Motion to suppress was properly denied because defendant did
not have a reasonable expectation of privacy where he was a hold-over motel
patron and motel management had contacted police for assistance. Judgment and
sentence affirmed. Brewster v. State, No. CRC 06-87 APANO, (
NOT FINAL UNTIL TIME EXPIRES FOR REHEARING
AND, IF FILED, DETERMINED
IN THE CIRCUIT COURT OF THE SIXTH JUDICIAL CIRCUIT
OF THE STATE OF
SEAN M. BREWSTER
Appeal No. CRC 06-87 APANO
Opinion filed _________________.
Appeal from a judgment and sentence
entered by the Pinellas County Court
County Judge Edwin B. Jagger
Joseph Hobson, Esquire
Attorney for appellant
Gregory Thacker, Esquire
Assistant State Attorney
ORDER AND OPINION
THIS MATTER is before the Court on
the defendant, Sean Brewster’s, appeal from a judgment and sentence entered by
On July 28, 2006, Brewster and a friend checked into a motel. The friend paid for two nights. The manager of the motel told the two both orally and in writing that check - out time was 11:00 A.M. When Brewster and his friend had not checked out by 11:00 A.M. on July 30, the manager and other motel employees attempted to contact Brewster and his friend by telephoning the room, knocking and yelling through the door, and trying to enter the room --- but it was dead-bolted from the inside. Unsuccessful in attempting to contact the two, the motel manager called the sheriff’s office. Shortly after being called, the deputies arrived at the motel and were given permission to enter by the motel manager. They entered the room at approximately 12:21 A.M. and observed marijuana and drug paraphernalia in plain view. Brewster and his friend were arrested. He filed a motion to suppress, but the trial court denied it.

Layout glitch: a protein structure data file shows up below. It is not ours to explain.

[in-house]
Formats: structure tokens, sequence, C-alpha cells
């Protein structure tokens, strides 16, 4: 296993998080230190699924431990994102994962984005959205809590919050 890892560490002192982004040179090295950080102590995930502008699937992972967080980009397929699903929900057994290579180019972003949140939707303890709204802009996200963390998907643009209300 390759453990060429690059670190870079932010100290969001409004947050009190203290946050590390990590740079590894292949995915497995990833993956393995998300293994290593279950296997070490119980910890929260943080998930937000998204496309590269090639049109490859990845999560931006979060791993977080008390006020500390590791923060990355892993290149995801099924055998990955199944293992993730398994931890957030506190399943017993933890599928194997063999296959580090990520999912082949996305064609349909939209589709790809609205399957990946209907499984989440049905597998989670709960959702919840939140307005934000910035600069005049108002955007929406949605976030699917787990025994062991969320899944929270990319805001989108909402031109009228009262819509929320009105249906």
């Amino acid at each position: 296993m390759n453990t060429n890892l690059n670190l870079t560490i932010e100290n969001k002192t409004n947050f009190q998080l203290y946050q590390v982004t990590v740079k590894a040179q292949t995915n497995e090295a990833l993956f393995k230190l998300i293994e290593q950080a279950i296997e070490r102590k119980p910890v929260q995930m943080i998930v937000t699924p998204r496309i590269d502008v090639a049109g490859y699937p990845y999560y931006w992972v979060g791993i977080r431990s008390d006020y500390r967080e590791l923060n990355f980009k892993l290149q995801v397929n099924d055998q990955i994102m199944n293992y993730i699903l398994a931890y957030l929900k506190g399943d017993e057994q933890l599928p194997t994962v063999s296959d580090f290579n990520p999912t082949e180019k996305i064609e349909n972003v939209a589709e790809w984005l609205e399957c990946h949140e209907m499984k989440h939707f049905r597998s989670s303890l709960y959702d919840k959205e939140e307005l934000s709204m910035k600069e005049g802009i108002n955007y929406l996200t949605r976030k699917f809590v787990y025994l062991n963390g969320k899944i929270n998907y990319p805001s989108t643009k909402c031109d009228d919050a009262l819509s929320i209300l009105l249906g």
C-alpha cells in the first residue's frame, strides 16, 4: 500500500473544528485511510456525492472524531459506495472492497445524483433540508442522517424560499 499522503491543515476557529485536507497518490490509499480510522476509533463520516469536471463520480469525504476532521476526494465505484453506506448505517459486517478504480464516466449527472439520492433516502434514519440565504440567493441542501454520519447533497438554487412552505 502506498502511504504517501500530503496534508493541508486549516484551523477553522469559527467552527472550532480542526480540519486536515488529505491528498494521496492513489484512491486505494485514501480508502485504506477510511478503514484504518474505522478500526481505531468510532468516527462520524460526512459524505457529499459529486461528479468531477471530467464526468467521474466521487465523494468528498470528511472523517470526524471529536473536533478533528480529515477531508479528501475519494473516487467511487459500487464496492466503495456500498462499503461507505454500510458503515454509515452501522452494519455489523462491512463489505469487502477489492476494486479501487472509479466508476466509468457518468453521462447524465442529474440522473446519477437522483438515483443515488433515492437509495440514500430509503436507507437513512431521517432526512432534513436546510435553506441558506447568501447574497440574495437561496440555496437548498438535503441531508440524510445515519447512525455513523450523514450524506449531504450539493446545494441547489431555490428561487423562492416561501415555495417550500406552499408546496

In this appeal, Brewster claims the police had no right to enter his motel room, and any evidence discovered should have been suppressed. This Court, however, agrees with the trial court. Brewster did not have a reasonable expectation of privacy because he was not in lawful possession of the room at the time the police entered.
The appellant cites numerous cases for the proposition that for Fourth
purposes a motel room is considered a private dwelling. See e.g., Wassmer v.
State, 565 So.2d 856 (
In the case at bar, Brewster arguably
did not meet any of the three requirements. He certainly did not meet all three. As noted
in Green v. State, 824 So.2d 311 (
IT IS THEREFORE ORDERED that this Court affirms both the judgment and the sentence.
DONE AND ORDERED in
Joseph A. Bulone
David A. Demers
Cynthia J. Newton
cc: Office of the State Attorney
Honorable Edwin B. Jagger
Joseph Hobson, Esquire